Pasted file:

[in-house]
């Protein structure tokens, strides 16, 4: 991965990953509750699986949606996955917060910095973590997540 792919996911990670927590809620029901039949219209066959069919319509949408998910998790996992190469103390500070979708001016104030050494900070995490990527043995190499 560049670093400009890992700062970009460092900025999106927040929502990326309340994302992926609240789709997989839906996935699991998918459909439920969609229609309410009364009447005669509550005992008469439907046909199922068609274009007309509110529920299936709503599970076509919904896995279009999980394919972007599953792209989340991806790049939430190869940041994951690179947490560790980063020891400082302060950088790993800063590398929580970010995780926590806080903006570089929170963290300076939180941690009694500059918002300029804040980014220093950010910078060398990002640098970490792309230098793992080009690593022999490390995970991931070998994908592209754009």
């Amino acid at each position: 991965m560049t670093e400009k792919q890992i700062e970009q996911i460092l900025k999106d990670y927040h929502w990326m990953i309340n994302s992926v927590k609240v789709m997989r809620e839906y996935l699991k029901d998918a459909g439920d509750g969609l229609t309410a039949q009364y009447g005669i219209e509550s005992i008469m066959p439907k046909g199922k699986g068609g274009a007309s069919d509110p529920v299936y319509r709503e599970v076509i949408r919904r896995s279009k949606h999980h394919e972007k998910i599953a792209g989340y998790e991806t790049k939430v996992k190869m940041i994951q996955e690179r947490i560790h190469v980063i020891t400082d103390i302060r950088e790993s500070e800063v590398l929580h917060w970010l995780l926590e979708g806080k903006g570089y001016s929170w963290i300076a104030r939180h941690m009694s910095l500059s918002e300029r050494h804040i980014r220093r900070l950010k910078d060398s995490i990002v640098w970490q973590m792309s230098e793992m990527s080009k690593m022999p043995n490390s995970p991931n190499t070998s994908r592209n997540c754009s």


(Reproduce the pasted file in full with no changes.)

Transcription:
[in-house]
């Protein structure tokens, strides 16, 4: 991965990953509750699986949606996955917060910095973590997540 792919996911990670927590809620029901039949219209066959069919319509949408998910998790996992190469103390500070979708001016104030050494900070995490990527043995190499 560049670093400009890992700062970009460092900025999106927040929502990326309340994302992926609240789709997989839906996935699991998918459909439920969609229609309410009364009447005669509550005992008469439907046909199922068609274009007309509110529920299936709503599970076509919904896995279009999980394919972007599953792209989340991806790049939430190869940041994951690179947490560790980063020891400082302060950088790993800063590398929580970010995780926590806080903006570089929170963290300076939180941690009694500059918002300029804040980014220093950010910078060398990002640098970490792309230098793992080009690593022999490390995970991931070998994908592209754009």
């Amino acid at each position: 991965m560049t670093e400009k792919q890992i700062e970009q996911i460092l900025k999106d990670y927040h929502w990326m990953i309340n994302s992926v927590k609240v789709m997989r809620e839906y996935l699991k029901d998918a459909g439920d509750g969609l229609t309410a039949q009364y009447g005669i219209e509550s005992i008469m066959p439907k046909g199922k699986g068609g274009a007309s069919d509110p529920v299936y319509r709503e599970v076509i949408r919904r896995s279009k949606h999980h394919e972007k998910i599953a792209g989340y998790e991806t790049k939430v996992k190869m940041i994951q996955e690179r947490i560790h190469v980063i020891t400082d103390i302060r950088e790993s500070e800063v590398l929580h917060w970010l995780l926590e979708g806080k903006g570089y001016s929170w963290i300076a104030r939180h941690m009694s910095l500059s918002e300029r050494h804040i980014r220093r900070l950010k910078d060398s995490i990002v640098w970490q973590m792309s230098e793992m990527s080009k690593m022999p043995n490390s995970p991931n190499t070998s994908r592209n997540c754009s």